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4   Algebraic Method to Evaluate HPF Communications

As said in the previous section, we evaluate the communication cost in a HPF program by counting the number of communications between template elements.

4.1   Formula for Communication Cost Evaluation

There is a communication between two template elements if they are not distributed onto the same virtual processor and if the computation of a value to be stored in the first template element uses a value stored in the second one.

To be more precise, let us consider a storage statement S (as defined in the previous section) and a template T. We also need to define some functions: The number of template communications generated by statement S is equal to the number of elements in the union of the sets CJ( S):
C( S ) =
 
J DT
CJ( S ) =
 
J DT


(J,o)  |  o O
S
 
T
(J) ,  pT(J) pT(t(o))

  .     (2)
Note that C( S) is a set of couples and not of mere operations. Indeed we may have to count several times the same operation, so we added the template subscript to distinguish different occurrences of the same operation. Computing the set C( S) implies the application of a change of basis on the program loop nests. Indeed, in the original program, the loops are used to enumerate the operations in the program execution order and the set C( S) enumerates them following the template iteration space.

4.2   Formal Representation of HPF Alignments

To perform this change of basis the only informations needed are the HPF ALIGN directives. Basically HPF alignments are a sub-set of linear alignments but a replication symbol * has been added. Because of the replication symbol, a HPF alignment cannot be defined by a linear transformation from the array space to the template space.

A convenient way to represent a HPF alignment a is to use two linear transformations g and d. Transformation d defines the replication part of the alignment. Let I be a subscript of an array A aligned on a template T using a. The set of the subscripts of T on which the data A(I) is stored is:
{ J | J DTg(I)=d(J) } = d-1(g(I))   .

Let us consider the alignment:
!HPF$ ALIGN A(i) WITH T(i,*)
The first transformation from the array space to an intermediate template space is obtained by removing the replication symbols in the directive: g : i | i . The second transformation is the projection from the template space to the intermediate template space: d :  ( ij ) | i .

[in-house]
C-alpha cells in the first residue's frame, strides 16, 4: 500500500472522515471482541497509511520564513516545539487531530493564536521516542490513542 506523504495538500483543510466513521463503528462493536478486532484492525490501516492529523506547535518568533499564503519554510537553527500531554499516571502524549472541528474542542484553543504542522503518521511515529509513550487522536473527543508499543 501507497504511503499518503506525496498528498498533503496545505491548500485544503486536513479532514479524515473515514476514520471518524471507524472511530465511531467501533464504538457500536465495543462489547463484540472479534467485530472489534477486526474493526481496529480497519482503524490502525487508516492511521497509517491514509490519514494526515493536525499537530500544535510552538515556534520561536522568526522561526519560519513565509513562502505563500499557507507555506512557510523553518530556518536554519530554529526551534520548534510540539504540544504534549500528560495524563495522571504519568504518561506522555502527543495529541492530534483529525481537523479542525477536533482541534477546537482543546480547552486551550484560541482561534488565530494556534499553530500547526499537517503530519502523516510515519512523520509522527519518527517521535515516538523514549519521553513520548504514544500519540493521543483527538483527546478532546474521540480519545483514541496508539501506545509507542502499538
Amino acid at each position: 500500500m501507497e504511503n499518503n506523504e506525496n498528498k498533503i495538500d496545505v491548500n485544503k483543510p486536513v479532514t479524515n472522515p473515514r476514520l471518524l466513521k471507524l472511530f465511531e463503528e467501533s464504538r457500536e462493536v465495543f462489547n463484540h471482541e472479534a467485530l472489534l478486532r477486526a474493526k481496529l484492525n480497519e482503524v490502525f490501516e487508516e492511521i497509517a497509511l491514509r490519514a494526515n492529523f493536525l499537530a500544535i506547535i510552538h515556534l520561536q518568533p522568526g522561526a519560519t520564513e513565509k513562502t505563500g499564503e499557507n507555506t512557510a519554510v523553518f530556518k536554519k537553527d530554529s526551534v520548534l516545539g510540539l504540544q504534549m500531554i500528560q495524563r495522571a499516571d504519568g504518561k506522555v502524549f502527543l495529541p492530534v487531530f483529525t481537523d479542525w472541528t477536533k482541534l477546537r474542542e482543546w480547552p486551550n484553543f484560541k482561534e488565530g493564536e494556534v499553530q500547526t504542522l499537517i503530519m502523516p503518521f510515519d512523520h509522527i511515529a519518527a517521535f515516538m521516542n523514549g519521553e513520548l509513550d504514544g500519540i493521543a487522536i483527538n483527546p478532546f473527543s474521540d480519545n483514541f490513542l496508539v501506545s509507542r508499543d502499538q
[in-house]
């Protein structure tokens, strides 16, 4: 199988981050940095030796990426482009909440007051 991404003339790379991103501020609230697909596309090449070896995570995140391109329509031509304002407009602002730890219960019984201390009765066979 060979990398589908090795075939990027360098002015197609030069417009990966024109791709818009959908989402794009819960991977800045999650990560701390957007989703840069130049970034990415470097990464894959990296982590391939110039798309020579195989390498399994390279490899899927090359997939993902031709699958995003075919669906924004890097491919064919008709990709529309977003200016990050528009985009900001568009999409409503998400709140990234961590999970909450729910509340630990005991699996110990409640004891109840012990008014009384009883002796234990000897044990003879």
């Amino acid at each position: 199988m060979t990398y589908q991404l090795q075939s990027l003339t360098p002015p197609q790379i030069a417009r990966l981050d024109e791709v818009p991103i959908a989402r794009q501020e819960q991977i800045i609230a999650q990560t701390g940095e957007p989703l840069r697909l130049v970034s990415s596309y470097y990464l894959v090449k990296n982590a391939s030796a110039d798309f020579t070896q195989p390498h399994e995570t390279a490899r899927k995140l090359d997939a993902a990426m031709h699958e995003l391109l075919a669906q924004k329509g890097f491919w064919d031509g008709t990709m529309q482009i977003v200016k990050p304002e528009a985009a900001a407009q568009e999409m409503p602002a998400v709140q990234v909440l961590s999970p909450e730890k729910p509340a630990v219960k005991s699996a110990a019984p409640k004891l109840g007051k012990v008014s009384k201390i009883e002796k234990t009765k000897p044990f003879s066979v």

With this representation of a HPF alignment one can explicit the function t of Sect. (4.1). Let us consider a statement S as defined in (1) and an alignment tR S for array R S on the template T defined by (gR S,dR S). In this context, the following holds:
" I DT,  t( S (I))= t
 
R
 
S
(f
 
R
 
S
(I))= d
-1
 
R
 
S
(g
 
R
 
S
(f
 
R
 
S
(I)))   .

4.3   Enumeration of Operations in the Template Iteration Space

The main problem of enumerating operations in the template space is that there may be several operations corresponding to a template element T(J). I.e. more than one operation may produce a value to be stored in T(J). In fact, the solution lies again in the formal representation of HPF alignments. Let us denote by tW S the alignment for array W S. According to Sect. 4.2, the alignment can be written as tW S=gW SdW S-1. Therefore, the set OT S(J) introduced in the beginning of this section is defined by:
O
S
 
T
(J) = { S(I)  |  I D
 
S
f
 
W
 
S
(I) g
-1
 
W
 
S
(d
 
W
 
S
(J))}   .

Let us consider the code fragment below:
!HPF$ ALIGN M(i,j) WITH T(i,*)
DO i=1,n
  DO j=1,m
    M(i,j) = ...               (s1)
  END DO
END DO
The aligment of M on T is defined by: ( g :  ( ij ) | id :  ( ij ) | i )   . Since the subscript function for M is the identity, the set OTs1 is such that:
O
s1
 
T

i'
j'

=

s1
i
j

 |  g
i
j

= d
i'
j'



=

s1
i'
j

 |  j [1,m]

  .
This means that a template element T(i,j) owns the full row of rank i of array A.

In conclusion, the set C( S) may be computed using the subscript functions in S for W S and R S, the alignments of W S and R S on the template T and the distribution of T on the virtual processors:
C( S ) =
 
J DT




(J, S (I))  |  IF
-1
 
W
 
S
(J) ,  pT(J)pT(F
 
R
 
S
(I))



    (3)
with the functions FW S and FR S defined as follows:
F
 
W
 
S
=
t
 
W
 
S
f
 
W
 
S
=d
-1
 
W
 
S
g
 
W
 
S
f
 
W
 
S
  ,
F
 
R
 
S
=
t
 
R
 
S
f
 
R
 
S
=d
-1
 
R
 
S
g
 
R
 
S
f
 
R
 
S
  .

4.4   Formal Representation of HPF Distributions

A HPF distribution directive for a template T can be represented using a projection rT and an integer vector kT of size the dimension of the virtual processors grid P. Projection rT selects the dimensions of T to be distributed on P. The dimension of T projected on the ith dimension of P is distributed according to the pattern CYCLIC((kT)i). We denote by Amin (respectively by Amax) the vector of lower bounds (respectively the vector of upper bounds) for array A. In this context the distribution pT can be explicited:
pT(J) = P
min
 
+ (rT(J-T
min
 
)kT)% (P
max
 
-P
min
 
+1)   .     (4)
In the previous expression, the operator (respectively the operator %) represents an element-wise integer division (respectively modulo) on vectors. One may remark that a BLOCK distribution can be achieved on the ith dimension of P using a relevant (kT)i value:
(kT)i=





T
max
 
i
-T
min
 
i
+1
P
max
 
i
-P
min
 
i
+1






  .


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